International law is so fundamentally distinct from domestic law that some even question whether it is the law at all. Unlike domestic law, in which the state can create, enforce, and interpret the laws, there is no higher authority above states in international law. As a result, states serve as both creators, enforcers, and adjudicators of international law and are subject to it. Most confoundingly, even though there is no higher authority than states in the international system, states tend to comply with international law most of the time. Further, when they do violation international law, they go to great lengths to defend their actions as within compliance with the law. To understand when and why states treat international “law” as the law in our international system, one must understand both the components of a sound legal argument and the political motivations shaping how laws are created, when they are followed, and when they are ignored.
Leah L. Carmichael is lecturer in the department of International Affairs at the University of Georgia.
Chapter 1: Anatomy of a Legal Argument
Chapter 2: States in International Law
Chapter 3: Quasi-States in International Law
Chapter 4: Treaties
Chapter 5: International Customary Law
Chapter 6: General Principles
Chapter 7: Subsidiary Sources
Chapter 8: Dispute Resolution Mechanism
Chapter 9: Territorial Claims
Chapter 10: The Use of Force
Chapter 11: International Humanitarian Law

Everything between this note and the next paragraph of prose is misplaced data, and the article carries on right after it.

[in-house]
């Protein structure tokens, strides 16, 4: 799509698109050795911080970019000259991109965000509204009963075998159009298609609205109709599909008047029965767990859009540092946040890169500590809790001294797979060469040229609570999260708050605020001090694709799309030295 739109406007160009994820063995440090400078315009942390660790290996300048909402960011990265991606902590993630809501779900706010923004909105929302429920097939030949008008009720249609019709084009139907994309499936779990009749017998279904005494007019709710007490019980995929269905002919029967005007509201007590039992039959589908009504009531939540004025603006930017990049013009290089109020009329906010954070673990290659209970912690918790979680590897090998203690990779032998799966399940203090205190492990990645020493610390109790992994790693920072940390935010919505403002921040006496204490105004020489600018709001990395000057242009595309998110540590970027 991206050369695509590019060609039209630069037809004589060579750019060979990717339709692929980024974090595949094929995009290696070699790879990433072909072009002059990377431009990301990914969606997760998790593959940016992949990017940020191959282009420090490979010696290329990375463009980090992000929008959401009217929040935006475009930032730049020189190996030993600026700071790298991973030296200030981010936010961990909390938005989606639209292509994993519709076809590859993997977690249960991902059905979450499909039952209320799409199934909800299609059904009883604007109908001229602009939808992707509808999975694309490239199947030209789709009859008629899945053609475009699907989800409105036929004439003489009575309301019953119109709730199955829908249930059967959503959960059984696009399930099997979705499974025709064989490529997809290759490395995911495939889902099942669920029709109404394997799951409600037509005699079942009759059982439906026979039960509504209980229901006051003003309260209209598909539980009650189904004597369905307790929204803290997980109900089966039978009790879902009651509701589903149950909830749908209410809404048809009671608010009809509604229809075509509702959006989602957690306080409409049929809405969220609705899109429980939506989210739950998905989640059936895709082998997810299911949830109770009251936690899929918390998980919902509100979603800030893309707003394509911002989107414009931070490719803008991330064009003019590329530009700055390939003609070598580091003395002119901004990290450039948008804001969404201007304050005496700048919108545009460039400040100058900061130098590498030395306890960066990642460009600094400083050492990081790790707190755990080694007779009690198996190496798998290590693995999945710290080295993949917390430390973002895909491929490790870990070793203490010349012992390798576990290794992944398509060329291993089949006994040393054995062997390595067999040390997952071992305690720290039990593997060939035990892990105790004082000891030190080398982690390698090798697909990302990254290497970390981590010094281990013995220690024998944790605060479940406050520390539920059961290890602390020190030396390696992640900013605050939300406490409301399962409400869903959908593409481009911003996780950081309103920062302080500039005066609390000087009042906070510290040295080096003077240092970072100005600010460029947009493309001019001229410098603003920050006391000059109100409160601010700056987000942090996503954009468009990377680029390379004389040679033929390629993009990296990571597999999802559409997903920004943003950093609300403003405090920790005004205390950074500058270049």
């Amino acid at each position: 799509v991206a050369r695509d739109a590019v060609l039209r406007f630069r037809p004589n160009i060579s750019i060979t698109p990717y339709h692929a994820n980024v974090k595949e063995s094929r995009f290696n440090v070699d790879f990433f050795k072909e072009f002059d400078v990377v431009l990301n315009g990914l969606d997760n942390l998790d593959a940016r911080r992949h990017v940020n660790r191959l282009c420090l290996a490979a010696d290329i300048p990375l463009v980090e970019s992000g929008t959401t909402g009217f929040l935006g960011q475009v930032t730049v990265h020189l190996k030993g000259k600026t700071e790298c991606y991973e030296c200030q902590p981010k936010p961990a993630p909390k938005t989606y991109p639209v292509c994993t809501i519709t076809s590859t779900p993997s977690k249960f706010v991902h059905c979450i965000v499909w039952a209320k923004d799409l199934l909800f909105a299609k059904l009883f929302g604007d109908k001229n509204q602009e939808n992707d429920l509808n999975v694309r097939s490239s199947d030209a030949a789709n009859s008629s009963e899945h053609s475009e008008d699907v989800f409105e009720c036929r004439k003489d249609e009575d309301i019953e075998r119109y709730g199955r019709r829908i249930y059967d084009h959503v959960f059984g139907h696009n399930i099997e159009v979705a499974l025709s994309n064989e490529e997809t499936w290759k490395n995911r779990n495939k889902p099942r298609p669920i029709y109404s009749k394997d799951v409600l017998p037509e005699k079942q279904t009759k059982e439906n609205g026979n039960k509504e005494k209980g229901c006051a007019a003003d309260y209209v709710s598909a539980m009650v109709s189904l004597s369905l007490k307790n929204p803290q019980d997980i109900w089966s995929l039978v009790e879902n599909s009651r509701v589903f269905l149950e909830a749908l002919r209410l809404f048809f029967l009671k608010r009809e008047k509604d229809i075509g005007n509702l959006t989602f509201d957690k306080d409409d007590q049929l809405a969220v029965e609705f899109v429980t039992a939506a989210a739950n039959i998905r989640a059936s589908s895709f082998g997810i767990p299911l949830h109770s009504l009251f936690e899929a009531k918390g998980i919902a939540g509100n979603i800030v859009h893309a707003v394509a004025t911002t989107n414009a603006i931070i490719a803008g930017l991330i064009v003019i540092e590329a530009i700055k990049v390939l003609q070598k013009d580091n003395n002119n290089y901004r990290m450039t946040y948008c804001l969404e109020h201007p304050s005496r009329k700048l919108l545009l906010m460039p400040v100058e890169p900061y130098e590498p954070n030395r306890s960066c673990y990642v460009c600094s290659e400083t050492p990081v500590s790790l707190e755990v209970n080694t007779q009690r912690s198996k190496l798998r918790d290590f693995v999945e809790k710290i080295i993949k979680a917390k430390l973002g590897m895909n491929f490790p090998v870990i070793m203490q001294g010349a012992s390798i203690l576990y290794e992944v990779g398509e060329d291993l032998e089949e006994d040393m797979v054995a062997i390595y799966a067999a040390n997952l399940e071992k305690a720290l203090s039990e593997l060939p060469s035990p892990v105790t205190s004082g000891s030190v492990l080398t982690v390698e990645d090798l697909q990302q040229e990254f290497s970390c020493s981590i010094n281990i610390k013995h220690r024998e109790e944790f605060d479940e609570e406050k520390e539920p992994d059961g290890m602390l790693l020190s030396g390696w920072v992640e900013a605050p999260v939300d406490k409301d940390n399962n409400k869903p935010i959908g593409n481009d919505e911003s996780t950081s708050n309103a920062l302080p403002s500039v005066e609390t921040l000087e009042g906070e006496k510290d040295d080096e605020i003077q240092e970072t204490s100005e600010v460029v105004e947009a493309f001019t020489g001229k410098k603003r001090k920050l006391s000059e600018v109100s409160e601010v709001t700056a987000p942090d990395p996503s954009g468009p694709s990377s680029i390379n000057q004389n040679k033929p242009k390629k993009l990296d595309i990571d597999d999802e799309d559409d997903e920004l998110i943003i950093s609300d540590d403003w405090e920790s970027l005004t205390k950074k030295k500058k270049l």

Chapter 12: International Criminal Law
Chapter 13: International Human Rights Law
This is an excellent text! The author presents difficult concepts, such as Customary International Law and the status of States, in a way that can be easily understood by students new to International Law. The introductory chapter explaining approaches to international law and the chapter explaining legal arguments provide students with the necessary background to understand the examples and cases in each chapter. The Moot Court activities are suitable for all students whether or not they want to pursue a legal career.
[T]he author’s major contribution is the creation of a series of concise background briefs and real or hypothetical cases. Each of the 12 short, easy-to-read, substantive chapters is focused on a legal issue that is illustrated by a fictional or real-world moot court case. To illustrate issues surrounding territorial claims, for instance, the author has created a hypothetical case where Russia claims that the new US Space Force would violate the Outer Space Treaty if it claimed territory on the moon. Given its relevance to current events, this text would work well either as a guide for instructors or as a supplemental text in a political science department's international law course…[T]his is a valuable pedagogical resource. Recommended. Upper-division undergraduates. Faculty.